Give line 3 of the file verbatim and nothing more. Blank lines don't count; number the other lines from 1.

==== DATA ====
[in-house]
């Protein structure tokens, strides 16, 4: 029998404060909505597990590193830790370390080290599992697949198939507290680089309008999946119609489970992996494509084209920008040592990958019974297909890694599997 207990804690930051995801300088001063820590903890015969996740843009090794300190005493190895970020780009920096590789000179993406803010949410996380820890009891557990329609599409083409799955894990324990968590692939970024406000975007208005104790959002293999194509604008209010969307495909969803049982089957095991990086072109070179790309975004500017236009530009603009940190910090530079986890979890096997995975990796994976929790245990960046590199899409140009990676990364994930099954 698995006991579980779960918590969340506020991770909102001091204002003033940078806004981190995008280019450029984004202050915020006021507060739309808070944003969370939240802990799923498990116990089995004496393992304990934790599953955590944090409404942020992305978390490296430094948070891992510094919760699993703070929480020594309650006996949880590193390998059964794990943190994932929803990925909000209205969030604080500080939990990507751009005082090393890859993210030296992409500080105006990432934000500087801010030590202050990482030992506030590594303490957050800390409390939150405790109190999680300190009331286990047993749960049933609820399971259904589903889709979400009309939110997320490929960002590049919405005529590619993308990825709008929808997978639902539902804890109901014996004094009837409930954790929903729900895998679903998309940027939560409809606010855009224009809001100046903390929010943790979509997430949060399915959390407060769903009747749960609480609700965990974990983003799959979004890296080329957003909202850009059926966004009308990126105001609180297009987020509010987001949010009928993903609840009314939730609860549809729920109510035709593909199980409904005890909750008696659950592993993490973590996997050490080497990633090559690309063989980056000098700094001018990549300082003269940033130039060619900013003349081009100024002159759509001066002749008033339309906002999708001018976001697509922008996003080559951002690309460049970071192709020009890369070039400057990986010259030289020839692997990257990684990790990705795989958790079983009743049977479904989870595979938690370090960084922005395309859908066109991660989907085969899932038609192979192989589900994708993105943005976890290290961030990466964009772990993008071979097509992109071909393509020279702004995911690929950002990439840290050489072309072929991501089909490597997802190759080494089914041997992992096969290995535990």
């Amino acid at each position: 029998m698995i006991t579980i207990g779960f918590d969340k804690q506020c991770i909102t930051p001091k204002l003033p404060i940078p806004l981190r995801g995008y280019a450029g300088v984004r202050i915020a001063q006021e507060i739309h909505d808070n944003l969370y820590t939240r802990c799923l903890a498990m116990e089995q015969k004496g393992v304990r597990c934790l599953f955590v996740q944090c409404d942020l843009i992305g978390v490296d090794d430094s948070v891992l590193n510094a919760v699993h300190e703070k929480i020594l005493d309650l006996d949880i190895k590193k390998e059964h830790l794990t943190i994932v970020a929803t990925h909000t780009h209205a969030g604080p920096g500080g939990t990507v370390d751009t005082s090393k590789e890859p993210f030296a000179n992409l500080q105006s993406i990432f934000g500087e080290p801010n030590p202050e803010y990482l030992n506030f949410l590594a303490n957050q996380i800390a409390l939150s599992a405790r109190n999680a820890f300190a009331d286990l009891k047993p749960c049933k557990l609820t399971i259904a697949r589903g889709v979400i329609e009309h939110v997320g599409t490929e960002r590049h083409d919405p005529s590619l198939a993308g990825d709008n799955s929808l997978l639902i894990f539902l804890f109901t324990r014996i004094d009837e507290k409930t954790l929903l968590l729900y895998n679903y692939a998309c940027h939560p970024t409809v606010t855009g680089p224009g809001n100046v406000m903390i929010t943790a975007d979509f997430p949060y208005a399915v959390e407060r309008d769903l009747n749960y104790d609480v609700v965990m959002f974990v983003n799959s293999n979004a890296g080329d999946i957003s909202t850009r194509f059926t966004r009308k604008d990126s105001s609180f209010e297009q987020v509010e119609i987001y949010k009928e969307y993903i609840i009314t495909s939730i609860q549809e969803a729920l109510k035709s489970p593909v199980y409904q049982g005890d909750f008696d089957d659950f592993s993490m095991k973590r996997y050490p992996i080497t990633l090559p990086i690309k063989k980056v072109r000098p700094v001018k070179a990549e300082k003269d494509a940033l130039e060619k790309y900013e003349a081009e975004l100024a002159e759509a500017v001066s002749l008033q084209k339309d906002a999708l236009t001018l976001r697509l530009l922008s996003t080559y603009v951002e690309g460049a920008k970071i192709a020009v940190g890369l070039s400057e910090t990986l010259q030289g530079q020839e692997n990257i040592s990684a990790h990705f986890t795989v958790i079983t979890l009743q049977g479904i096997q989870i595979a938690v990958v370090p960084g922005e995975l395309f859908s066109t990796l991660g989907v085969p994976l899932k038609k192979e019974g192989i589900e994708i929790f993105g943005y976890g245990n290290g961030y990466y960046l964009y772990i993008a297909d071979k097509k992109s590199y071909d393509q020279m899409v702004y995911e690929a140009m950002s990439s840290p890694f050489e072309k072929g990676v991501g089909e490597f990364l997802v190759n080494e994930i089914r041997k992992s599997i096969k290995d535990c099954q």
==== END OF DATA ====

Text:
């Amino acid at each position: 029998m698995i006991t579980i207990g779960f918590d969340k804690q506020c991770i909102t930051p001091k204002l003033p404060i940078p806004l981190r995801g995008y280019a450029g300088v984004r202050i915020a001063q006021e507060i739309h909505d808070n944003l969370y820590t939240r802990c799923l903890a498990m116990e089995q015969k004496g393992v304990r597990c934790l599953f955590v996740q944090c409404d942020l843009i992305g978390v490296d090794d430094s948070v891992l590193n510094a919760v699993h300190e703070k929480i020594l005493d309650l006996d949880i190895k590193k390998e059964h830790l794990t943190i994932v970020a929803t990925h909000t780009h209205a969030g604080p920096g500080g939990t990507v370390d751009t005082s090393k590789e890859p993210f030296a000179n992409l500080q105006s993406i990432f934000g500087e080290p801010n030590p202050e803010y990482l030992n506030f949410l590594a303490n957050q996380i800390a409390l939150s599992a405790r109190n999680a820890f300190a009331d286990l009891k047993p749960c049933k557990l609820t399971i259904a697949r589903g889709v979400i329609e009309h939110v997320g599409t490929e960002r590049h083409d919405p005529s590619l198939a993308g990825d709008n799955s929808l997978l639902i894990f539902l804890f109901t324990r014996i004094d009837e507290k409930t954790l929903l968590l729900y895998n679903y692939a998309c940027h939560p970024t409809v606010t855009g680089p224009g809001n100046v406000m903390i929010t943790a975007d979509f997430p949060y208005a399915v959390e407060r309008d769903l009747n749960y104790d609480v609700v965990m959002f974990v983003n799959s293999n979004a890296g080329d999946i957003s909202t850009r194509f059926t966004r009308k604008d990126s105001s609180f209010e297009q987020v509010e119609i987001y949010k009928e969307y993903i609840i009314t495909s939730i609860q549809e969803a729920l109510k035709s489970p593909v199980y409904q049982g005890d909750f008696d089957d659950f592993s993490m095991k973590r996997y050490p992996i080497t990633l090559p990086i690309k063989k980056v072109r000098p700094v001018k070179a990549e300082k003269d494509a940033l130039e060619k790309y900013e003349a081009e975004l100024a002159e759509a500017v001066s002749l008033q084209k339309d906002a999708l236009t001018l976001r697509l530009l922008s996003t080559y603009v951002e690309g460049a920008k970071i192709a020009v940190g890369l070039s400057e910090t990986l010259q030289g530079q020839e692997n990257i040592s990684a990790h990705f986890t795989v958790i079983t979890l009743q049977g479904i096997q989870i595979a938690v990958v370090p960084g922005e995975l395309f859908s066109t990796l991660g989907v085969p994976l899932k038609k192979e019974g192989i589900e994708i929790f993105g943005y976890g245990n290290g961030y990466y960046l964009y772990i993008a297909d071979k097509k992109s590199y071909d393509q020279m899409v702004y995911e690929a140009m950002s990439s840290p890694f050489e072309k072929g990676v991501g089909e490597f990364l997802v190759n080494e994930i089914r041997k992992s599997i096969k290995d535990c099954q």